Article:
State Bar of Texas Blog
Spotlight on Veteran John Mark Blaze
As the nation celebrates Veterans Day, the State Bar of Texas would like to honor some of those who served our country by spotlighting interviews from The Veterans’ History Project, a joint project between the Texas Court Reporters Association and the State Bar of Texas. The following post is an excerpt from an interview with John Mark Blaze who served in the United States Coast Guard from 1942-1945.
Our ship would go all over the Philippine Islands to Mindanao to Samar to Kurgan to Borneo, wherever American troops were that needed stuff, we would bring it to them. In Mindanao, we had a gun fight. My – my eyes were burned up pretty bad. So then they had to take me from there to back to Manila and put me on a hospital ship, the auxiliary hospital, called the Refuge AH1, Auxiliary Hospital 1, the Refuge.
They left my sea bags and everything on the ship. Now, I had no ship – I had no place to go except be on the ear, eyes, nose, and throat there.
A little story happens while I was a patient on eyes, nose, and throat ward there. My eyes were bandaged. My mail was brought to me from my wife, and they stuck it under the pillow of my bed, and they said that there would be somebody within the next two or three days come by to be able to read my mail to me.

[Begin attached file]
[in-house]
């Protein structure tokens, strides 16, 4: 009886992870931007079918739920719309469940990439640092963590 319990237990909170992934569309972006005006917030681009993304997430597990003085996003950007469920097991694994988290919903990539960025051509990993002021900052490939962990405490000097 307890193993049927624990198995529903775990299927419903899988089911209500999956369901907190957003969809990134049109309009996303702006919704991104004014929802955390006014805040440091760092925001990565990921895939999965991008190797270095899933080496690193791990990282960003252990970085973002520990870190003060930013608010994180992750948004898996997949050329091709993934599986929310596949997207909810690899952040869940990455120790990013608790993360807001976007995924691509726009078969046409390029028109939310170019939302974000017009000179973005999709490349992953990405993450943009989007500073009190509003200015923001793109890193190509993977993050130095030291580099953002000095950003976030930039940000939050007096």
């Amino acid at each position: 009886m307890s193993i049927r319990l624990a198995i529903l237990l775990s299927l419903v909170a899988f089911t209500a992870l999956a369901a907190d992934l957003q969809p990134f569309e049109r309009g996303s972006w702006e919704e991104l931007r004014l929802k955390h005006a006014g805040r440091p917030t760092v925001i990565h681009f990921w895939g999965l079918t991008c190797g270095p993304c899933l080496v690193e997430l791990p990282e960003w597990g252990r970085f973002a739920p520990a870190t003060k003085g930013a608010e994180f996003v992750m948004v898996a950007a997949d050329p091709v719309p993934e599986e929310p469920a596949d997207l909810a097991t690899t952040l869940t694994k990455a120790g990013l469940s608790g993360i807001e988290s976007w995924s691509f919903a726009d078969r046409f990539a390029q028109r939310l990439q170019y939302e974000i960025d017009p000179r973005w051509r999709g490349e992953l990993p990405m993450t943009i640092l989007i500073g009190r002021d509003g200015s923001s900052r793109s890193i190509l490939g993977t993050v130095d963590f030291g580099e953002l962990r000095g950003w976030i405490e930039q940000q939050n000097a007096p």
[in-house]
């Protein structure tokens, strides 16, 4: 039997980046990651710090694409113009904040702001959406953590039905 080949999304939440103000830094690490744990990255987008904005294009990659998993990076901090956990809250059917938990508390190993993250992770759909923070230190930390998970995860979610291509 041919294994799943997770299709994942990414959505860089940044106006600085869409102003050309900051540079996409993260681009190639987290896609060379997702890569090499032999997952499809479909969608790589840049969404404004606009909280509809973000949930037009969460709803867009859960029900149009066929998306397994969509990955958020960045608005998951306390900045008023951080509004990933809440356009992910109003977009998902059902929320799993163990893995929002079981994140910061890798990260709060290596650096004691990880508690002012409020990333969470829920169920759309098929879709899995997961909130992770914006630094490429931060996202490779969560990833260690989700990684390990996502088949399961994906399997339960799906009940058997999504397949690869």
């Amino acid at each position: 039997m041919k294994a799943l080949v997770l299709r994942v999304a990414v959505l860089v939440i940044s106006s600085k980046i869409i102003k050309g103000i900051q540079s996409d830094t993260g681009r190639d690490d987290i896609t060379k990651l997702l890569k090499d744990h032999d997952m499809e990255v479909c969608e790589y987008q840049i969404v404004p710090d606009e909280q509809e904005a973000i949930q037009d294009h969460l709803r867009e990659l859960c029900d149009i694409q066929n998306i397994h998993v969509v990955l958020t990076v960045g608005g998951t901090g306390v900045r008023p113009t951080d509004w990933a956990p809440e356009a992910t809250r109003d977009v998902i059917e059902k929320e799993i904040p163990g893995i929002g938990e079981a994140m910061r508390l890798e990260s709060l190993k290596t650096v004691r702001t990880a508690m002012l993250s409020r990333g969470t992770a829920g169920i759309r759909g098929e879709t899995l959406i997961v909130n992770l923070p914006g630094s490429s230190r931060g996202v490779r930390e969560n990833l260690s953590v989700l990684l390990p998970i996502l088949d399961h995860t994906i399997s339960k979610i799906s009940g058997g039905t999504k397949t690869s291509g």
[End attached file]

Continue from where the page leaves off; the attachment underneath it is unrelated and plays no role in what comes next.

In the meantime, a sailor came up and asked me – said, Hey, Sailor, do you mind if I read your letters to you? I said, Yeah, please. And he looked at the postmark, and he said, You're from Crown Point, Indiana? I said, No, I'm from Gary. He said, I'm from Gary, too. And so the story goes. We met there in a little ward in the Philippines about 12, 13,000 miles away from home.
Now, I never seen the guy, and he had what they called infectious sinus. They could – nothing could cure him, because the only medicines they had at that time was penicillin. So they had to take him back to the United States. Now, I didn't have his name written down or nothing. I woke up the next day, and I asked about the guy who read the letters, and he said he's gone. He left.
About five years later, I was a chef at a restaurant in Gary. A guy came in to sell me meat, and he was a driver for the Wonder Bread Company, and he was kind of black market at that time, and he had a shelf underneath his truck that he had – a dry ice down there, and he had meat he was trying to sell to restaurants and whatnot. And he kept pestering me for about three or four days, and I wouldn't buy any meat from him.
Then he asks me, he said, Were you in service? And I said, Yeah. He said, I was, too. He said, Where were you? I said, South Pacific. He said, Mine was, too. He said, But I got a medical discharge. I had an infectious sinus. I said, Oh my God, were you on the Refuge? He said, Yeah. His name was Frank Jason, and we became lifelong friends after that. Read the full interview.